Was MJ The Last English Star In India? Has India Gone Back To Its Roots?

Michael Jackson, the ‘king of pop’ was today finally laid to rest, 10 weeks after his death. Michael Jackson was easily the biggest global entertainer ever. Through the 80s and 90s he enjoyed unfathomable levels of popularity across the globe and India was no exception. Thinking of MJ got me thinking of impact of western culture & entertainment on Indians, and it suddenly dawned on me that MJ was perhaps the last English superstar in India.

English music made major inroads into Indian life and culture in the early 90s, with the arrival of cable TV and MTV. India then was a small player on the global scene and Indians as such were nowhere near as prominent on the world stage as today. So copying the west was pretty much the norm in all walks of life. In arts, lifestyle and music; what was cool for the west was cool in India. Indian artists were rapidly losing mind share to Michael Jackson, Madonna and many other English artists. MJ’s popularity in particular was quite astonishing as not one Indian could decipher or comprehend his lyrics. So in school we just went “Dhan Dhan Dhan..Dhan Dhan… I am Bad I am Bad.” and that was good enough for us to think that Bad was a super album from MJ.

However around the year 2000 things started changing. India emerged as a software power, urban Indians had some extra cash in their pockets and Indians for the 1st time felt that they were better at some things than the rest of the world. This had a rather strange effect. Indians now started questioning the ways of the west.Instead of blindly listening the English music as that was the cool or the in thing, we actually started thinking if we really liked it. Instead of directly adopting food served by McDonald’s or Domino’s, we started questioning if we really liked it. The answers were soon pretty obvious and the mad rush towards all things American slowed down drastically and almost stopped around 2004-05.

So MTV which earlier only played English music all day, now plays English music for only a couple of hours a day. McDonalds and Dominos only serve Indian versions of their burgers and pizzas, food that’s nothing like what they serve in the US.

Today Indians not only patronize and promote Indian movies and music they actually look down upon artists who seem to be copying the west. Good ideas are picked up from western culture and entertainment but they no longer are blindly copied. I can’t think of any western music or movie star whose popularity in India can even be compared with the likes of Indian stars like Amitabh Bachchan or Shahrukh Khan.

While the rapid growth of the Indian economy was the primary reasons for the change, the Indian entertainment industry also deserves credit for sticking with what it was best at. Fortunately they did not give up on Indian style of cinema, and the audience slowly but surely came back to them.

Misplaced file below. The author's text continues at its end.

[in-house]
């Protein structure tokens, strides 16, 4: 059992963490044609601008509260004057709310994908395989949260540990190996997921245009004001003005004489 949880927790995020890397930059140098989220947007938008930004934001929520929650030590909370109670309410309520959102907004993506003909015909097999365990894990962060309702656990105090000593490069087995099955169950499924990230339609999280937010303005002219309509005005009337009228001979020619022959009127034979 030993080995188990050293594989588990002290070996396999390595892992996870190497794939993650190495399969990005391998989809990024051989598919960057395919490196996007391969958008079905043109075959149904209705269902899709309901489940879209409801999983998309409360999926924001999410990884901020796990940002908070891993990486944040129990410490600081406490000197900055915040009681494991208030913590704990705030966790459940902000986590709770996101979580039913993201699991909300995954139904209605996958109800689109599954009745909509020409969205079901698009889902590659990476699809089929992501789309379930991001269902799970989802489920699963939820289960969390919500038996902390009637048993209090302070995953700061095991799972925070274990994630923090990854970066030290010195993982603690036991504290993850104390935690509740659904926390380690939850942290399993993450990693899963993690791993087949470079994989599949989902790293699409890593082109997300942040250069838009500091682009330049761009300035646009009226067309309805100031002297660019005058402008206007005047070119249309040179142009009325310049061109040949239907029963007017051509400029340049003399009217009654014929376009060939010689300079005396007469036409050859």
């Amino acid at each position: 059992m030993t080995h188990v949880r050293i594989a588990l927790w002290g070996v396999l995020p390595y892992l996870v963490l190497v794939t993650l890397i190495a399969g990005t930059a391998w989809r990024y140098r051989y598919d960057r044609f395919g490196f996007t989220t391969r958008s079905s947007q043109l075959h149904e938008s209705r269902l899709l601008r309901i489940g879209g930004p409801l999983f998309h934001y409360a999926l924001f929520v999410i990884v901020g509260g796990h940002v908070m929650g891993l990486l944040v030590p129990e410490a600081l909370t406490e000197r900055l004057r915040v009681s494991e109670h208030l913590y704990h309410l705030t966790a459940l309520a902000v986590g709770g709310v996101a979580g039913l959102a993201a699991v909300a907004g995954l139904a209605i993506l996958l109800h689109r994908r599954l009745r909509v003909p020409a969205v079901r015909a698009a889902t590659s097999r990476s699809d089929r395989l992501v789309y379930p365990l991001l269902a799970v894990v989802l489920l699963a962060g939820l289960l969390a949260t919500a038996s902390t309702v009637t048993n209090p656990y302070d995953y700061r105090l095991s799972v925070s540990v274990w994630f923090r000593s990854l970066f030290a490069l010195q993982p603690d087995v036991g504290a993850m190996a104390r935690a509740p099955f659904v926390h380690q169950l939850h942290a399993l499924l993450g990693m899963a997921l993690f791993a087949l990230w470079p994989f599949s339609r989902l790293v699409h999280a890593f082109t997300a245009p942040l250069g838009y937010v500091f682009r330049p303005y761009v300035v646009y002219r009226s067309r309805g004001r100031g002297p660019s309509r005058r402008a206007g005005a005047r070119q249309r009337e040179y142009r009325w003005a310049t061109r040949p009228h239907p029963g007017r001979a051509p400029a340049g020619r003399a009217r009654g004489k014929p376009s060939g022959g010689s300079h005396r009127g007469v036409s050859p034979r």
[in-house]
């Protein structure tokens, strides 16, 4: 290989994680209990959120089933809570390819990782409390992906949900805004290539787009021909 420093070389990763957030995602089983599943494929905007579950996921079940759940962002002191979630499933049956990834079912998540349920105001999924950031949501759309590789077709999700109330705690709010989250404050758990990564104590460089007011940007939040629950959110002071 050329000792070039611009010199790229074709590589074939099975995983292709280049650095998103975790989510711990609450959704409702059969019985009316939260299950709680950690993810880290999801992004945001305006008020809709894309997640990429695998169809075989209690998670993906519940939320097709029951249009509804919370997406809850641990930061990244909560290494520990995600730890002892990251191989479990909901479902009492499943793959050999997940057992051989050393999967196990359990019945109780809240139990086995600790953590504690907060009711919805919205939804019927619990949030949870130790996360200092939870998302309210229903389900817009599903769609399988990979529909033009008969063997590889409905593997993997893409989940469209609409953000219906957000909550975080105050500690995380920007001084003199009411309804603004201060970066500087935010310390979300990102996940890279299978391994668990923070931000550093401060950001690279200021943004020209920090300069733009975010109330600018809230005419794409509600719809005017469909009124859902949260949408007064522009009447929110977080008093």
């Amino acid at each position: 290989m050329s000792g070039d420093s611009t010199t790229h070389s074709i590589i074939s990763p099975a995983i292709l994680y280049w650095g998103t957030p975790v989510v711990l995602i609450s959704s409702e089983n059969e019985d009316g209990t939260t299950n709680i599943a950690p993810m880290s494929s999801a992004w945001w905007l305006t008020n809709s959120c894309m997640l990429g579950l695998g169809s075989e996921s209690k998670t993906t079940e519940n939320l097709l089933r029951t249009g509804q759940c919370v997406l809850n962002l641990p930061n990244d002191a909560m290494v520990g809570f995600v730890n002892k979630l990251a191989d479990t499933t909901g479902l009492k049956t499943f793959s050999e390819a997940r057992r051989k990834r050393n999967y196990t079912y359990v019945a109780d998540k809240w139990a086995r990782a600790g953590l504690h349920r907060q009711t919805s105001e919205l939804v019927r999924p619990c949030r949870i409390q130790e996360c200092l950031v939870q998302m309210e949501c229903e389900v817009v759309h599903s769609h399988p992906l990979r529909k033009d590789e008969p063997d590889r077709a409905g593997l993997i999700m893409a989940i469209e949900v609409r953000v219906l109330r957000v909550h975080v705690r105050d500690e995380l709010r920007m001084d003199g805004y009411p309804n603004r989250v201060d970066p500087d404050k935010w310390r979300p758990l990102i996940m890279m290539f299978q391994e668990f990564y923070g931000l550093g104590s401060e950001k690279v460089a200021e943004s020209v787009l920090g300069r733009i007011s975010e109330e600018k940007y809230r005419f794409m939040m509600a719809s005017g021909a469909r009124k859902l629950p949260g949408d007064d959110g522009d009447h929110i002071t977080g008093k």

So while English movies and music were considered a threat to the indigenous entertainment industry until 5 years back. English music & movies are nowhere near being serious competition today. The trend might have actually reversed. Slumdog Millionaire which is a true blue Bollywood style masala movie was a mega hit in the west. Many Indians liked the movie but most felt like they had seen 20 similar movies before.

Shah Rukh Khan is the biggest name in the Indian industry today and I am nowhere near being an SRK fan. However I was recently in the US for a couple of weeks and on the flight back home I was amazed at my reaction to an SRK movie. Not just did I find the SRK movie ‘Billu Barber’ refreshing but it also seemed like a cure for the monotony and homogeneity of the US. Indian cinema is crazy, absurd and wild. I can now understand why Indians in the US and elsewhere are so fond of Hindi movies. In the seemingly dry Western lives, Indian entertainment comes as a breath of fresh air.

Taking my point further, not only have Indians gone back to home grown Indian entertainment but even the regional language music and arts are now thriving again. Although Hindi is the national language of India, most in India, especially in the South do not speak Hindi as their mother tongue. These people are now even dumping Hindi entertainment and going back to their local language and entertainment. My conclusion is that it is all about self-confidence. Insecure and poor masses look outwards while the secure and prosperous take what’s really close their heart.

In all this, I am not suggesting that western entertainment or food is not as good as Indian. It is not about quality but about culture and connect. Coming back to my starting point, I do think that Michael Jackson was the last English mega star in India at least for sometime to come. It’s sad that someone¬† who gave so much joy to so many, himself had a pretty miserable existance. Rest In Peace MJ.